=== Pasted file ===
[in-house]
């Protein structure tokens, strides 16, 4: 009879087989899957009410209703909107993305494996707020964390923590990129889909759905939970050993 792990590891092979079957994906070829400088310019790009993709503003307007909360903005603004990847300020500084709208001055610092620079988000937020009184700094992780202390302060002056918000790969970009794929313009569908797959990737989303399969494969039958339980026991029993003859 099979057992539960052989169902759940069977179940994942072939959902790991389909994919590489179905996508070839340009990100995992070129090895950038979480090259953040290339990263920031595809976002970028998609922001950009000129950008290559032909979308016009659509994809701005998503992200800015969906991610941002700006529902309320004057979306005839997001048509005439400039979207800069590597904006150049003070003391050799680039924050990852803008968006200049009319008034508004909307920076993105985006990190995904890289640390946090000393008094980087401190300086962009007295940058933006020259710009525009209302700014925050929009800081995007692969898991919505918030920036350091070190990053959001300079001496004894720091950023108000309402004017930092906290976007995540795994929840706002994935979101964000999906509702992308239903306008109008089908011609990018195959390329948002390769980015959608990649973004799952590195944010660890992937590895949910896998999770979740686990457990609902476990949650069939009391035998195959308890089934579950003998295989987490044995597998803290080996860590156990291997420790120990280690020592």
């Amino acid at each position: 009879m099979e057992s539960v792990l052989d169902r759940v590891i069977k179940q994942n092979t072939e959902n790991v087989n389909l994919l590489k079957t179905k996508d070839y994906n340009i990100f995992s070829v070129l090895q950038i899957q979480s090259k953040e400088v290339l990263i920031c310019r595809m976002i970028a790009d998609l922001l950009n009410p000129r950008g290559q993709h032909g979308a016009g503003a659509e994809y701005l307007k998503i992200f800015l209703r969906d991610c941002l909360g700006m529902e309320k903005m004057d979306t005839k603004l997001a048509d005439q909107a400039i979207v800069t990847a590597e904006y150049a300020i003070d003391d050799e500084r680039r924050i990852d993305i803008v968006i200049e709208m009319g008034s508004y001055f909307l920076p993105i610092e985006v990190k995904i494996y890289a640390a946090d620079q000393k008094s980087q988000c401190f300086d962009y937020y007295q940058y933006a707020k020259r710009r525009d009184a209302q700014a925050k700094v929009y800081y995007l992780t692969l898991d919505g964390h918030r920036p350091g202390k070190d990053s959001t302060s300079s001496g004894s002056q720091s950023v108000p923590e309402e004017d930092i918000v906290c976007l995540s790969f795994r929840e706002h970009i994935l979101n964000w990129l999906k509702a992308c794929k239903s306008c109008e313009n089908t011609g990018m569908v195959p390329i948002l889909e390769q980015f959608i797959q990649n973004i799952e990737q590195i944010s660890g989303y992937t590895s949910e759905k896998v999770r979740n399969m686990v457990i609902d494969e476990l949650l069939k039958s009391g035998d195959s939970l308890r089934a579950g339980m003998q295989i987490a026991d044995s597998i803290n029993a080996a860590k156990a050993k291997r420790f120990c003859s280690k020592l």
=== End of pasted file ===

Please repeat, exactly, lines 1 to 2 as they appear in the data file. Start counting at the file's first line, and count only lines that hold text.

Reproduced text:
[in-house]
């Protein structure tokens, strides 16, 4: 009879087989899957009410209703909107993305494996707020964390923590990129889909759905939970050993 792990590891092979079957994906070829400088310019790009993709503003307007909360903005603004990847300020500084709208001055610092620079988000937020009184700094992780202390302060002056918000790969970009794929313009569908797959990737989303399969494969039958339980026991029993003859 099979057992539960052989169902759940069977179940994942072939959902790991389909994919590489179905996508070839340009990100995992070129090895950038979480090259953040290339990263920031595809976002970028998609922001950009000129950008290559032909979308016009659509994809701005998503992200800015969906991610941002700006529902309320004057979306005839997001048509005439400039979207800069590597904006150049003070003391050799680039924050990852803008968006200049009319008034508004909307920076993105985006990190995904890289640390946090000393008094980087401190300086962009007295940058933006020259710009525009209302700014925050929009800081995007692969898991919505918030920036350091070190990053959001300079001496004894720091950023108000309402004017930092906290976007995540795994929840706002994935979101964000999906509702992308239903306008109008089908011609990018195959390329948002390769980015959608990649973004799952590195944010660890992937590895949910896998999770979740686990457990609902476990949650069939009391035998195959308890089934579950003998295989987490044995597998803290080996860590156990291997420790120990280690020592």